Pros and Cons of Debt Consolidation

May 6, 2002, Revised December 1, 2006, Reviewed July 12, 2007, March 30, 2009, March 2, 2011

Use a Debt Consolidation Calculator

Whether or not to consolidate debt is a complicated question. To help in answering it, I have developed three debt consolidation calculators designed for three categories of borrowers:

*1a, Debt Consolidation Calculator For Home Purchasers, is for those about to purchase a house who may want to consolidate non-mortgage debt in the purchase mortgage.

*1b, Debt Consolidation Calculator For Home Owners With One Mortgage, is for those with an existing first mortgage who may want to consolidate non-mortgage debt, either by refinancing the first mortgage to include the non-mortgage debt, or by taking out a new second.

*1c, Debt Consolidation Calculator For Home Owners With Two Mortgages, is for those with existing first and second mortgages who have a variety of consolidation options.

+Status Quo - means you make no change.

+Consolidate Non-Mortgage Debt in First - means that you consolidate your existing non-mortgage debt by doing a cash-out refinance on your first mortgage, leaving your second mortgage as it is.

+Consolidate 2nd Mortgage in First - means that you consolidate your existing second mortgage by doing a cash-out refinance on your first mortgage, leaving non-mortgage debt as it is.

+Consolidate Non-Mortgage Debt and Second Mortgage in First - means that you consolidate both your existing non-mortgage debt and your second mortgage by doing a cash-out refinance on your first mortgage.

+Consolidate Non-Mortgage Debt in Second - means that you consolidate your existing non-mortgage debt by doing a cash-out refinance on your second mortgage, leaving your first mortgage as it is.

What the Debt Consolidation Calculators Tell You

The calculator provides two types of information about each of these options. One is the total monthly payment, which consists of mortgage payments, mortgage insurance premiums if any, and non-mortgage debt payments if any. Borrowers on tight budgets must be concerned with the monthly payment, but it should not be the major determinant of their choice. It fails to reflect differences in tax savings or debt reduction as between the options.

The second type of information the calculator provides about all the options is their total cost over a period specified by the user. If the user’s time horizon is, say, 5 years, the total cost of each option is the sum of the monthly payments over 5 years including lost interest, less the tax savings and reduction in total debt over that period. Minimizing this cost should be the borrower's major objective.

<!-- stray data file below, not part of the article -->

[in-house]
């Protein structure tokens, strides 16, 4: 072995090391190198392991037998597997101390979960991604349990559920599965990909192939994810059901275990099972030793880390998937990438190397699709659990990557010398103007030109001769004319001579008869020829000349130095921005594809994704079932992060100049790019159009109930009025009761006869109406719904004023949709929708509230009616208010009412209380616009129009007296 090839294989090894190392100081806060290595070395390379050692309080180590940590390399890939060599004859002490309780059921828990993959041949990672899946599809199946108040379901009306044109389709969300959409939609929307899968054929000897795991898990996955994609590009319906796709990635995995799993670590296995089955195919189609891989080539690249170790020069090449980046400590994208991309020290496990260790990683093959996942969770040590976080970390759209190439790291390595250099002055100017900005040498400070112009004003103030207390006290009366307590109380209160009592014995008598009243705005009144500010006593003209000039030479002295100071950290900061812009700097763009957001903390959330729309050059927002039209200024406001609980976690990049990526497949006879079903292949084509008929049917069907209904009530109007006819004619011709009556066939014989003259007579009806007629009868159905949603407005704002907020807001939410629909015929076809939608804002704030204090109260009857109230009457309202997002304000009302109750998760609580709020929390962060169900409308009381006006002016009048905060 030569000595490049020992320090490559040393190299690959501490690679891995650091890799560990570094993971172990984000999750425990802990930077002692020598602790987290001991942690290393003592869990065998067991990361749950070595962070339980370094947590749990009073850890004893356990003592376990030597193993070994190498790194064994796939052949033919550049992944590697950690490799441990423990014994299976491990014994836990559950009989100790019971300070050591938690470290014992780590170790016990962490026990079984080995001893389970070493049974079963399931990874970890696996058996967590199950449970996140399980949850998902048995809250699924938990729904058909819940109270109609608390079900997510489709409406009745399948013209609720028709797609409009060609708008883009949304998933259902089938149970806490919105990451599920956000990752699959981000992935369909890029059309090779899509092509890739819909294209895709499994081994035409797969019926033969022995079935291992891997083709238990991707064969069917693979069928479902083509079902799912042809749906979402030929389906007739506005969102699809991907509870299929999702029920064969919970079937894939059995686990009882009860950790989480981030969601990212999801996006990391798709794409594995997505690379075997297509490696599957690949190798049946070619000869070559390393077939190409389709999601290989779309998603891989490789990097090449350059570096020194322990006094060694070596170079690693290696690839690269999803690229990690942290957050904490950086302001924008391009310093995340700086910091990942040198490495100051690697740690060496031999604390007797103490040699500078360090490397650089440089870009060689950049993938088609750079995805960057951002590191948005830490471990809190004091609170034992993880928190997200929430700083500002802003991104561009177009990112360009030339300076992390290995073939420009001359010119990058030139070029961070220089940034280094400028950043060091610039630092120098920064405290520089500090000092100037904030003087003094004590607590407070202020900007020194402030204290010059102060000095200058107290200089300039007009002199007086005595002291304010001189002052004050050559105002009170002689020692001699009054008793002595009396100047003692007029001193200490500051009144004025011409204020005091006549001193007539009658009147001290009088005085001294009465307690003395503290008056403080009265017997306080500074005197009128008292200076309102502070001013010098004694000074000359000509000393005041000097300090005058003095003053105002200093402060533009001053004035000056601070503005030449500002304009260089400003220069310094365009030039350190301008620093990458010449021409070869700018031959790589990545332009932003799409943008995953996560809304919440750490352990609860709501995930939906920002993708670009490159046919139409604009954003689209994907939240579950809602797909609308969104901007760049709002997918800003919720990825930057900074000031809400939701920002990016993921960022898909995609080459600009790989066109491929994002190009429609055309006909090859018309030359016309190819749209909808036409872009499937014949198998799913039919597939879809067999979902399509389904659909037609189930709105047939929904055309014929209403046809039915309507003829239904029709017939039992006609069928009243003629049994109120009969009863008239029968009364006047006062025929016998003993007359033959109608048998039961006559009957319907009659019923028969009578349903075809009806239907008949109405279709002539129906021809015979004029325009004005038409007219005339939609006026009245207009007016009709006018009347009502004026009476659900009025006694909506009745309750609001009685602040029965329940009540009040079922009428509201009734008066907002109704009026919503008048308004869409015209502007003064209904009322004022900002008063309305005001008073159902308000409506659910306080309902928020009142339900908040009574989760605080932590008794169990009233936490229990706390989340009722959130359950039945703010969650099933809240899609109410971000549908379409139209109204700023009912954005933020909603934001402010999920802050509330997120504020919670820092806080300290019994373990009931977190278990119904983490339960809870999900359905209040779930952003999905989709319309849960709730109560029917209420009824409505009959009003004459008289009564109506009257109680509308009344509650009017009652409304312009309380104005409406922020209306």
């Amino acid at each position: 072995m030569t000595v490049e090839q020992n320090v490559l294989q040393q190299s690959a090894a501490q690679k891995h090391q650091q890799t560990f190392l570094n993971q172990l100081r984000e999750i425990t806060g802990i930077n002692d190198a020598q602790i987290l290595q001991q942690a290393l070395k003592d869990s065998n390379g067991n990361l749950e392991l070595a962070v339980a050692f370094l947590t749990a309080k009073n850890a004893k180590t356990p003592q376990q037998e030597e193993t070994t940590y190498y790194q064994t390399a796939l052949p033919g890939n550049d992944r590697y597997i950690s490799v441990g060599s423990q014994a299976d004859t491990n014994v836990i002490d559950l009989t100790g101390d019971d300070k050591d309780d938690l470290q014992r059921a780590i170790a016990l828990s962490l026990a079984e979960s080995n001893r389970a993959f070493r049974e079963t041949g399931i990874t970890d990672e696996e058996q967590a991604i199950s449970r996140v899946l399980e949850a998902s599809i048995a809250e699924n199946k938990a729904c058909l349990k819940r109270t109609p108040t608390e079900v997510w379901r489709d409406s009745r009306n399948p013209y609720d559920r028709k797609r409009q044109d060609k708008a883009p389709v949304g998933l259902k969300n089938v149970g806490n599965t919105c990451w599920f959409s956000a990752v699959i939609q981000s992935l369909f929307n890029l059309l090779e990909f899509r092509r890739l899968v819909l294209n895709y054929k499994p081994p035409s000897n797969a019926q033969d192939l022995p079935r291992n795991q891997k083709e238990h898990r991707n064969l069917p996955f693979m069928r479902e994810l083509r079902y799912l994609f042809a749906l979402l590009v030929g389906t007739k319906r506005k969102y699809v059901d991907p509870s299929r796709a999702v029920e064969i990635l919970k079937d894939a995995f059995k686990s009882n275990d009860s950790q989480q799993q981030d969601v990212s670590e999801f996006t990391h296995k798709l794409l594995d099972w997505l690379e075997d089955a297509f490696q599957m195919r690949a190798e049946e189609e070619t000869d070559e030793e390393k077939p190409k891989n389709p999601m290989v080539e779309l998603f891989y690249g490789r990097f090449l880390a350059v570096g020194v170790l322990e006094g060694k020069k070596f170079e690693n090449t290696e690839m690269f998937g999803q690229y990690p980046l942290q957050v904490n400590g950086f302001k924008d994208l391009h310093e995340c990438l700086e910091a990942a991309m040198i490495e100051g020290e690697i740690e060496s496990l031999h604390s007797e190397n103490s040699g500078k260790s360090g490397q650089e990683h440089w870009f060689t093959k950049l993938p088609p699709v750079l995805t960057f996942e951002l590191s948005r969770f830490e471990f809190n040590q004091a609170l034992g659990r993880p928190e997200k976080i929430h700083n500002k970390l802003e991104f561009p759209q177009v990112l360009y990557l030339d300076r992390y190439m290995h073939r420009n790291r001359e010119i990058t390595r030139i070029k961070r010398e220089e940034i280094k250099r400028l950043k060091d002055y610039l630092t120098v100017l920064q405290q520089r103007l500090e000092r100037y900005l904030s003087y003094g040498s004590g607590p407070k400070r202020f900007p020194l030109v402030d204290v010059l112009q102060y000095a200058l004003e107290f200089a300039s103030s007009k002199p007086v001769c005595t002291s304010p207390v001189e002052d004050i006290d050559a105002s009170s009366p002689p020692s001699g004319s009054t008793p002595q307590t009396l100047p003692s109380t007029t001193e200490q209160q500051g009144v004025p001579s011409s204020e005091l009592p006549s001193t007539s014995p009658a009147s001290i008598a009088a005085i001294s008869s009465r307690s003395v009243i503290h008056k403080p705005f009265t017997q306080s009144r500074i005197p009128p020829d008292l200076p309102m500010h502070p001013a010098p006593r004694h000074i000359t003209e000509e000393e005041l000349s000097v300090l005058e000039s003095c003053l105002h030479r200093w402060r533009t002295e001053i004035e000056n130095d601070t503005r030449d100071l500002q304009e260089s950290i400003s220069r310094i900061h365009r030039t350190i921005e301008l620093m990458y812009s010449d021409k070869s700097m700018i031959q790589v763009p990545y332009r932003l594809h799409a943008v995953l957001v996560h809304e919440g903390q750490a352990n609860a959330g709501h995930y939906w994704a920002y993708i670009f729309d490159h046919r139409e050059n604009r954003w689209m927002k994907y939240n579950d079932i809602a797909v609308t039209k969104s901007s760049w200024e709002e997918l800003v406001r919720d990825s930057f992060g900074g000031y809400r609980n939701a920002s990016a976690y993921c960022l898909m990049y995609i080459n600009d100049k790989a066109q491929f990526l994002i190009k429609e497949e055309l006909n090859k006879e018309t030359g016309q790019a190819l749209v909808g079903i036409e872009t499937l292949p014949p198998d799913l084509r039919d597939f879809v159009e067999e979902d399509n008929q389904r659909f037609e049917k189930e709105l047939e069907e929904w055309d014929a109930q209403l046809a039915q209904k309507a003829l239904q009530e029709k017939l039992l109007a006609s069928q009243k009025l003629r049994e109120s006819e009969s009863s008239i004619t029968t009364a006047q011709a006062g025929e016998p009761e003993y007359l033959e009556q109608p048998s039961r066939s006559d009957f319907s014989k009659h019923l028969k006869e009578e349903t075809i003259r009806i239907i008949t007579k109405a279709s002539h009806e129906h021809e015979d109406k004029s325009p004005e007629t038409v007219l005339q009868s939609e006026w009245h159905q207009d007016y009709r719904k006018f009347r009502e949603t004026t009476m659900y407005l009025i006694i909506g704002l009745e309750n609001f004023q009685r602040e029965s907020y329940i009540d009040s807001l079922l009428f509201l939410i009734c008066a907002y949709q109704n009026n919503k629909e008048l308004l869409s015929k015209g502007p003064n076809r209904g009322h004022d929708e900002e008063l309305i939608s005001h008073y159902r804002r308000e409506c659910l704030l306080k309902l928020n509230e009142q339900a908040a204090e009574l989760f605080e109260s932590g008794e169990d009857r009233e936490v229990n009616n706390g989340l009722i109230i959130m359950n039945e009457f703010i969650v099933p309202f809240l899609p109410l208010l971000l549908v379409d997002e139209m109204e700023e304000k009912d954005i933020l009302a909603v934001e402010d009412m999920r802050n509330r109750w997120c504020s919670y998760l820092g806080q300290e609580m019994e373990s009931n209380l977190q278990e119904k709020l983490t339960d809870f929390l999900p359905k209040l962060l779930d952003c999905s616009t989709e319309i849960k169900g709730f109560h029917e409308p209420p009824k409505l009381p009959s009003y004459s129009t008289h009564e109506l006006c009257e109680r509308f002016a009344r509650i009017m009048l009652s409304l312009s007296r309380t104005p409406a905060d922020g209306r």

An Example of Debt Consolidation Analysis

"I have two mortgages plus a lot of short-term debt with high interest rates. Because my house has appreciated substantially in recent years, I’m sure I can save money by consolidating the short-term debt into one of my mortgages, but which one?"

When I entered the numbers you sent me, I found that consolidating both the non-mortgage debt and the second mortgage in a new first mortgage resulted in the lowest monthly payment. It was $1446 compared to $1790 under the status quo. However, this consolidation option raised total costs over 5 years from $56,681 under the status quo to $61,058. Consolidating in this way would be selling out your future wealth for a lower payment, which I view as a pact with the devil.

The better alternative would be to consolidate your non-mortgage debt in a new second mortgage, leaving the first mortgage alone. The payment would be $1549, which is higher than the payment under the comprehensive consolidation option, although well below the status quo payment of $1790. More important, the total cost would be the lowest of all the options at $54,867.

The Aftermath of Debt Consolidation

A critical question is what borrowers do after they consolidate? The borrower in the example above should use the monthly savings of $241 to accelerate the pay down of principal on her second mortgage.

Unfortunately, many borrowers in this situation interpret a payment-reduction consolidation as a license to take on more non-mortgage debt. A few years later, they look to consolidate again. If their house has appreciated enough, they may be able to, but sooner or later they run out of equity. Then they write me letters like this one.

"We kept adding to our second mortgage to pay off credit card debt…the rate is now up to 13.75%…we don’t have enough equity to break even if we sell... we feel trapped".

The trap was of their own creation. Don’t let it happen to you. If you feel yourself weakening, you might try joining a debt consolidation community at

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